FTS Academy

Pharmacological Guidelines for Treating PTSD – Introduction

A brief introduction to the Course. ( Extracted from the PDF)

Psychological counsel

The co-occurrence of PTSD and co-occurring opioid use disorders was selected for guideline development because of the high rates of trauma in substance users and high rates of PTSD amongst those with substance use disorders. The lifetime prevalence of PTSD in adults in the United States is approximately 7 percent (Hildago & Davidson, 2000; Kessler, Berglund, et al., 2005), and past year prevalence is about 4 percent (Kessler, Chiu, et al., 2005). The lifetime prevalence of PTSD among women (9.7%) is 2.5 times that of men (3.6%), and the 12-month prevalence for women (5.2%) is nearly three times that of men (1.8%) (National Comorbidity Survey, 2005). Veterans have a greater prevalence of PTSD than the general population. Lifetime prevalence for Vietnam veterans is 30.9 percent for men and 26.9 percent for women, with current prevalence of 15.2 percent for men and 8.1 percent for women (Kulka et al., 1990). Veterans from the Afghanistan and Iraq wars have a current PTSD prevalence of approximately 14 percent (Tanielian & Jacox, 2008). Among those with PTSD, substance use disorders occur in 21-43 percent of the population (Jacobson et al., 2001). In those with substance use disorders, lifetime prevalence of PTSD ranges from 26-52 percent (Mills et al., 2005; Reynolds et al., 2005), and current PTSD ranges from 15-41 percent (Clark et al., 2004; Dom et al., 2007; Schafer & Najavits, 2007).

Some of the most problematic substances of abuse in PTSD are opioids. For example, for returning veterans from Iraq and Afghanistan, both the widespread availability of opioids and their use in managing the pain of injured soldiers will likely increase the prevalence of this co-occurring condition in clinical settings in this country.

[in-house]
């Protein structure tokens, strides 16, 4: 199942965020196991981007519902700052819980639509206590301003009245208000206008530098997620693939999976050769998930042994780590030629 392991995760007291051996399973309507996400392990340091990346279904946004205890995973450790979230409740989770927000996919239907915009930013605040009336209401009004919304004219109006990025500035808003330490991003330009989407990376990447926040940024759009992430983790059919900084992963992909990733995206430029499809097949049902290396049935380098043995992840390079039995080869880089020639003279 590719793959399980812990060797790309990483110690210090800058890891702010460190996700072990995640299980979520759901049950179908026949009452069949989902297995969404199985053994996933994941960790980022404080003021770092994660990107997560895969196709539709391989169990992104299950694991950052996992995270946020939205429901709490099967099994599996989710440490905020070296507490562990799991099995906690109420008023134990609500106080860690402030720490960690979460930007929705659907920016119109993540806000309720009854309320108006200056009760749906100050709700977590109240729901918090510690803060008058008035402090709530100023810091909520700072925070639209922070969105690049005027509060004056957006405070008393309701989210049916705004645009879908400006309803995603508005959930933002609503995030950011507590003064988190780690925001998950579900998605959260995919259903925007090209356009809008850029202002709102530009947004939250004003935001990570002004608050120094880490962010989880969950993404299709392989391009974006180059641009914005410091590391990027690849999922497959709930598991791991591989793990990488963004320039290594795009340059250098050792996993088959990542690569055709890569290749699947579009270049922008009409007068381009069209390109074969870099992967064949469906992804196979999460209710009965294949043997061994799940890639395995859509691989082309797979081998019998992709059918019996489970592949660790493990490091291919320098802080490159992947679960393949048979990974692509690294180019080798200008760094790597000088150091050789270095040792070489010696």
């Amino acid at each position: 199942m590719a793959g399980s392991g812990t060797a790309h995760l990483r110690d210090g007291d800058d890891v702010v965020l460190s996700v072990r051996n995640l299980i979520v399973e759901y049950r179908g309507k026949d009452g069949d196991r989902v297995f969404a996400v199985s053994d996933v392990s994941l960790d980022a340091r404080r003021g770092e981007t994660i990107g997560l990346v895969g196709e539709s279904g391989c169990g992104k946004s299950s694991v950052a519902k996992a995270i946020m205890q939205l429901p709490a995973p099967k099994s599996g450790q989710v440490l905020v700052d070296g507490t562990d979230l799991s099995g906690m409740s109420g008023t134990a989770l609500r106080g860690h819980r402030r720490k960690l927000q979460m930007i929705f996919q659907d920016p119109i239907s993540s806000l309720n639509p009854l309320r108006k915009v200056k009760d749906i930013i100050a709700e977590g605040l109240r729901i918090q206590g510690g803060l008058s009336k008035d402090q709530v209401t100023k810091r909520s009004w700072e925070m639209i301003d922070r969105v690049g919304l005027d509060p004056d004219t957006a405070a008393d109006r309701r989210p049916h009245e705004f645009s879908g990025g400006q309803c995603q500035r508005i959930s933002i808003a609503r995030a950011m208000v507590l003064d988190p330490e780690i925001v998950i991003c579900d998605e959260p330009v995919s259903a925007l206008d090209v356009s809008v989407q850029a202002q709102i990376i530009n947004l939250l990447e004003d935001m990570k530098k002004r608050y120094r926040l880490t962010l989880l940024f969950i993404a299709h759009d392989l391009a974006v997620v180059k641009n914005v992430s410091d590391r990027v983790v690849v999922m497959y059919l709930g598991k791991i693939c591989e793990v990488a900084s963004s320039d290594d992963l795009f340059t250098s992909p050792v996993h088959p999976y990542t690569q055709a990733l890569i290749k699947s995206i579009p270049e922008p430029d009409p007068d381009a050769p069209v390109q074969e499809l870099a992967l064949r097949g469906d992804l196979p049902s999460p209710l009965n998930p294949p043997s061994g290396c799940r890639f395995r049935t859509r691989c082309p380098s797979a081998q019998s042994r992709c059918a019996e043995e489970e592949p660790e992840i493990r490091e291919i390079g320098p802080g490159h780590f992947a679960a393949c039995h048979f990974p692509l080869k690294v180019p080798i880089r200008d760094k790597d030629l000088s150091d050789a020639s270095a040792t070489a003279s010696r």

Untreated PTSD in opioid dependent individuals receiving opioid dependence therapies (methadone or buprenorphine maintenance, detoxification treatment, and drug-free residential treatment) has been associated with ongoing mental, physical, and occupational disability, despite improvements in substance abuse (Mills et al., 2007). Symptoms of PTSD do not improve with opioid therapy in those with co-occurring PTSD and opioid dependence (Trafton et al., 2006). Therefore, it is important to screen those presenting for treatment with opioid dependence for co-occurring PTSD. Likewise, it is important to screen those with trauma symptoms for concurrent opioid abuse. It is essential to develop a treatment plan that will appropriately address both disorders.

Effective treatments for PTSD in individuals with opioid disorders include both psychosocial interventions (e.g., relapse prevention, contingency management, prolonged exposure, and teaching coping skills) and pharmacotherapies. The types and sequencing of these modalities will vary between individuals and be influenced by individual choice. Prescribers should discuss risks and benefits of medications so every individual can make an informed choice regarding different treatment options. Psychosocial interventions are key to effective treatment of both conditions. They serve to educate individuals about both disorders, improve awareness on how these problems interact to contribute to poor outcomes, and assist in the development of coping skills to manage PTSD and opioid use disorder symptoms (both in the early and later phases of treatment). A review of effective psychosocial interventions is beyond the scope of these guidelines (publications and practice guidelines are located at http:// apa.org/pubs and http://www.psych.org).

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